22. Harman IN, Finnigan JJ (2008) Scalar profiles in the canopy and roughness sublayer. Boundary-Layer Meteorol 129: 323–351CrossRefGoogle Scholar
  23. Haverd V, Cuntz M, Leuning R, Keith H (2007) Air and biomass heat storage fluxes in a forest canopy: calculation within a soil vegetation atmosphere transfer model. Agric For Meteorol 147: 125–139CrossRefGoogle Scholar
  24. Huete A, Didan K, Miura T, Rodriguez EP, Gao X, Ferreira LG (2002) Overview of the radiometric and biophysical performance of the MODIS vegetation indices. Remote Sens Environ 83: 195–213CrossRefGoogle Scholar
  25. Jackson PS (1981) On the displacement height in the logarithmic velocity profile. J Fluid Mech 111: 15–25CrossRefGoogle Scholar
  26. Jacquemin B, Noilhan J (1990) Sensitivity study and validation of a land surface parameterization using the Hapex-Mobilhy data set. Boundary-Layer Meteorol 52: 93–134CrossRefGoogle Scholar
  27. Jarvis PG, McNaughton KG (1986) Stomatal control of transpiration: scaling up from leaf to region. Adv Ecol Res 15: 1–49CrossRefGoogle Scholar
  28. Kowalczyk EA, Wang YP, Law RM, Davies HL, McGregor JL, Abramovitch G (2006) The CSIRO Atmosphere Biosphere Land Exchange (CABLE) model for use in climate models and as an offline model. CSIRO Marine and Atmospheric Research Paper 013, CSIRO Marine and Atmospheric Research, AustraliaGoogle Scholar
  29. Leuning R, Cleugh HA, Zegelin SJ, Hughes D (2005) Carbon and water fluxes over a temperate Eucalyptus forest and a tropical wet/dry savanna in Australia: measurements and comparison with MODIS remote sensing estimates. Agric For Meteorol 104(3): 233–249CrossRefGoogle Scholar
  30. Massman WJ (1997) An analytical one-dimensional model of momentum transfer by vegetation or arbitrary structure. Boundary-Layer Meteorol 83: 407–421CrossRefGoogle Scholar
  31. McNaughton KG, Spriggs TW (1986) A mixed-layer model for regional evaporation. Boundary-Layer Meteorol 34: 243–262CrossRefGoogle Scholar
  32. McNaughton KG, van den Hurk BJJM (1995) A Lagrangian revision of the resistance in the two-layer model for calculating the energy budget of a plant canopy. Boundary-Layer Meteorol 74: 261–288CrossRefGoogle Scholar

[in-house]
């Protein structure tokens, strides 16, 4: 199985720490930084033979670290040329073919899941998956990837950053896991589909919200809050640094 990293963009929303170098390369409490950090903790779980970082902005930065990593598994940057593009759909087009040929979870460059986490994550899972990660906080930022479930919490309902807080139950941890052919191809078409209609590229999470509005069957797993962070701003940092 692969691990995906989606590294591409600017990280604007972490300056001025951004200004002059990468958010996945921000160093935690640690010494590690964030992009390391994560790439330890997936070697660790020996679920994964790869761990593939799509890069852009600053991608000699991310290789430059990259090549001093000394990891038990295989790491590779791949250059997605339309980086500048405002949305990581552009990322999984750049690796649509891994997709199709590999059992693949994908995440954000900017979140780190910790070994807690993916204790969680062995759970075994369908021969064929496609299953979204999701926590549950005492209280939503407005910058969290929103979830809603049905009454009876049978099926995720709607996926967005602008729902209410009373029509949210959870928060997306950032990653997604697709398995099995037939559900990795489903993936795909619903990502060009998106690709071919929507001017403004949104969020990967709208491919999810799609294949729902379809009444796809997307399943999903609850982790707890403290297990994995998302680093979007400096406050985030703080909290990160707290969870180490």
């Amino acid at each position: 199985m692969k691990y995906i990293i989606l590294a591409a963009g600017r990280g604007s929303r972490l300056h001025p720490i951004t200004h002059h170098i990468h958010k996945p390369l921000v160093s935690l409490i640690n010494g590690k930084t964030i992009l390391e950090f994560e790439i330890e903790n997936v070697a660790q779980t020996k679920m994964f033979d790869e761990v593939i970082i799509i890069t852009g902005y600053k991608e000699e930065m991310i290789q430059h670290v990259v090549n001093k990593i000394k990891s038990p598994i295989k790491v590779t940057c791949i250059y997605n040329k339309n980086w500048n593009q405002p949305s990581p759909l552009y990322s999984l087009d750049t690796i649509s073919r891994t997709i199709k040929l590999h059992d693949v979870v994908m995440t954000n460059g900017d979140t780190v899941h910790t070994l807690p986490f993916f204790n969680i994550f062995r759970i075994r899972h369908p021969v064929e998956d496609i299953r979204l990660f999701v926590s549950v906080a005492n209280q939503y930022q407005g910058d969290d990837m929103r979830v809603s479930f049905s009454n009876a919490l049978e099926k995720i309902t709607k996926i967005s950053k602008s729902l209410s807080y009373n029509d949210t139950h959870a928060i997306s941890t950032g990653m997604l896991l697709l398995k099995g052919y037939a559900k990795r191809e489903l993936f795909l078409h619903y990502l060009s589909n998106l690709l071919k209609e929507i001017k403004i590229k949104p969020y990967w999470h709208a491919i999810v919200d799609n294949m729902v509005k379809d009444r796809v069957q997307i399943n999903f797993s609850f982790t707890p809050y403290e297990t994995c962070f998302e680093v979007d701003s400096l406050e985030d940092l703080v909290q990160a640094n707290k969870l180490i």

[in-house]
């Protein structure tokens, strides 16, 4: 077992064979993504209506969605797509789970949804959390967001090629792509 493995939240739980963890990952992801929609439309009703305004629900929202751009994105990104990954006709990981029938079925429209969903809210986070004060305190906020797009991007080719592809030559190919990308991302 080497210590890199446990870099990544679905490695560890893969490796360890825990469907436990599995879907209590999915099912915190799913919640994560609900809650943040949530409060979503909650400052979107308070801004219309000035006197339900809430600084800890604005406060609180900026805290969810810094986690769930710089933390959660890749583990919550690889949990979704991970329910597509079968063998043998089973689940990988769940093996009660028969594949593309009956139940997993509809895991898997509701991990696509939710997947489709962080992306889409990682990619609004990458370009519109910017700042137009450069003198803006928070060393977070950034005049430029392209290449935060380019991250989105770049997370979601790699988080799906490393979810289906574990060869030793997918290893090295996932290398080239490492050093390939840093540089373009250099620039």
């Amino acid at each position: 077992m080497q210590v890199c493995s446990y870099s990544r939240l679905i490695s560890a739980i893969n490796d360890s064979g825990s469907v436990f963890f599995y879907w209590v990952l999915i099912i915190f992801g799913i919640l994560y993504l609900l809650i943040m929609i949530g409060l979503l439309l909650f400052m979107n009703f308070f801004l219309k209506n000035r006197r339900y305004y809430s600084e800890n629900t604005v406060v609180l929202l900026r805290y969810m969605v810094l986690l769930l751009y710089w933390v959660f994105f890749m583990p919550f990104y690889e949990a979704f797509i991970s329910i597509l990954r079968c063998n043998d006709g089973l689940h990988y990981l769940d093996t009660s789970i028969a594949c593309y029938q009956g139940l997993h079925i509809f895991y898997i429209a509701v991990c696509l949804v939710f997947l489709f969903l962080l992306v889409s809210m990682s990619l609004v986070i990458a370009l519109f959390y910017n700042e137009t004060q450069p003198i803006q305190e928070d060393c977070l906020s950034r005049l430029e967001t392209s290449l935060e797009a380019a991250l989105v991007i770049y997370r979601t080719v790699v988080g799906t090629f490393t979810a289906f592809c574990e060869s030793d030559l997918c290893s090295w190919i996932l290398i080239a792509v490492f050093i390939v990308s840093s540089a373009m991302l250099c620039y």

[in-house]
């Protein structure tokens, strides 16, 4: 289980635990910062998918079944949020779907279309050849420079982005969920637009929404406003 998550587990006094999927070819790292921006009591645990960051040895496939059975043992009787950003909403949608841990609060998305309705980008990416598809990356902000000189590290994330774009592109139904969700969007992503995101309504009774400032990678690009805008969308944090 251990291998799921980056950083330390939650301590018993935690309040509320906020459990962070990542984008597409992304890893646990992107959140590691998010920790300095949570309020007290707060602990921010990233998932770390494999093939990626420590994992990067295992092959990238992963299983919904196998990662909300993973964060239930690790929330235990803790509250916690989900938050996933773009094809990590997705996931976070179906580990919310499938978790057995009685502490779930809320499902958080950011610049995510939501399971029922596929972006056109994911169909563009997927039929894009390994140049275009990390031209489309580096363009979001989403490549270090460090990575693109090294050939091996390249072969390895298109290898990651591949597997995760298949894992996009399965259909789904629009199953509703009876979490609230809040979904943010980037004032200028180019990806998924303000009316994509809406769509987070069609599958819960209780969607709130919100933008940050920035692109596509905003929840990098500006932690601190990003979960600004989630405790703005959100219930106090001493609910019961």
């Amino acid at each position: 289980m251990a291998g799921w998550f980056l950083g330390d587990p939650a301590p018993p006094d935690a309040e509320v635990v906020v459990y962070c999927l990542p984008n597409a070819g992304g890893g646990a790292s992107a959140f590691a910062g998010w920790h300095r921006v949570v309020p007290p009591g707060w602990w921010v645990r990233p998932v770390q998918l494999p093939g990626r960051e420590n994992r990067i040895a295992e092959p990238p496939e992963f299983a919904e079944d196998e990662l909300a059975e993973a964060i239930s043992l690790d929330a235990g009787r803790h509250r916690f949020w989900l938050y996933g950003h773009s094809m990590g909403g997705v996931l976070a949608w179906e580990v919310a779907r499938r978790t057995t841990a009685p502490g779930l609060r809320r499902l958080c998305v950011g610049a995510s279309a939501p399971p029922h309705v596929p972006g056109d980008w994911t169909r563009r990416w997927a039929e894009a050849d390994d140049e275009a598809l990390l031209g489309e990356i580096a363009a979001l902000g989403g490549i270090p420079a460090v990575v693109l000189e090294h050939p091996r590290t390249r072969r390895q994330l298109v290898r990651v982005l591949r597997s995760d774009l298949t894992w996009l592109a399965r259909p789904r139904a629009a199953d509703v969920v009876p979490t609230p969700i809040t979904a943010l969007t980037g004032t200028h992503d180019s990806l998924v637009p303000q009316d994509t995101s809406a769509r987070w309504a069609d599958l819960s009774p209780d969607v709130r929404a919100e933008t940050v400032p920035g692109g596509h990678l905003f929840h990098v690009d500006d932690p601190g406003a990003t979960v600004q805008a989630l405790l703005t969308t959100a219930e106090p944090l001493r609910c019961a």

33. Mölder M, Grelle A, Lindroth A, Halldin S (1999) Flux-profile relationships over a boreal forest roughness sublayer corrections. Agric For Meteorol 98–99: 645–658CrossRefGoogle Scholar
  34. Monteith JL, Unsworth MH (2008) Principles of environmental physics. Elsevier, New York, 418 ppGoogle Scholar
  35. Mynemi RB, Hoffman S, Knyazikhin Y, Privette JL, Glassy J, Tian Y, Wang Y, Song X, Zhang Y, Smith GR, Lotsch A, Friedl M, Morisette JT, Votava P, Nemani RR, Running SW (2002) Global products of vegetation leaf area and fraction absorbed PAR from year one of MODIS data. Remote Sens Environ 83: 214–231CrossRefGoogle Scholar
  36. Physick WL, Garratt JR (1995) Incorporation of a high-roughness lower boundary into a mesoscale model for studies of dry deposition over complex terrain. Boundary-Layer Meteorol 74: 55–71CrossRefGoogle Scholar
  37. Pielke RA (2001) Influence of the spatial distribution of vegetation and soils on the prediction of cumulus convective rainfall. Rev Geophys 39: 151–177CrossRefGoogle Scholar
  38. Raupach MR (1979) Anomalies in flux-gradient relationships over forest. Boundary-Layer Meteorol 16: 467–486CrossRefGoogle Scholar
  39. Raupach MR (1987) A Lagrangian analysis of scalar transfer in vegetation canopies. Q J Roy Meteorol Soc 113: 107–120CrossRefGoogle Scholar
  40. Raupach MR (1992) Drag and drag partition on rough surfaces. Boundary-Layer Meteorol 60: 375–395CrossRefGoogle Scholar
  41. Raupach MR (1994) Simplified expression for vegetation roughness length and zero-plane displacement as functions of canopy height and area index. Boundary-layer Meteorol 78: 351–382CrossRefGoogle Scholar
  42. Raupach MR, Shaw RH (1982) Averaging procedures for flow within vegetation canopies. Boundary-layer Meteorol 22: 79–90CrossRefGoogle Scholar
  43. Raupach MR, Finnigan JJ, Brunet Y (1996) Coherent eddies and turbulence in plant canopies: the mixing layer analogy. Boundary-Layer Meteorol 78: 351–382CrossRefGoogle Scholar
  44. Rogers MM (1991) The structure of a passive scalar field with a uniform mean gradient in rapidly sheared homogeneous turbulent flow. Phys Fluids A 3(1): 144–154CrossRefGoogle Scholar
  45. Siqueira MB, Katul GG (2010) An analytical model for the distribution of CO2 sources and sinks, fluxes, and mean concentration within the roughness sub-layer. Boundary-Layer Meteorol 135: 31–50CrossRefGoogle Scholar
  46. Viterbo P, Beljaars ACM (1995) An improved land surface parameterization scheme in the ECMWF model and its validation. J Clim 8: 2716–2748CrossRefGoogle Scholar
  47. Watanabe T (1994) Bulk parameterization for a vegetated surface and its application to a simulation of nocturnal drainage flow. Boundary-Layer Meteorol 70: 13–35CrossRefGoogle Scholar
  48. Zilitinkevich SS, Mammarella I, Baklanov AA, Joffre SM (2008) The effect of stratification on the aerodynamic roughness length and displacement height. Boundary-Layer Meteorol 129: 179–190CrossRefGoogle Scholar

Copyright information

© Springer Science+Business Media B.V. 2011

Authors and Affiliations

  1. 1.Centre for Australian Weather and Climate Research—A Partnership Between the Australian Bureau of Meteorology and CSIROCanberraAustralia

Personalised recommendations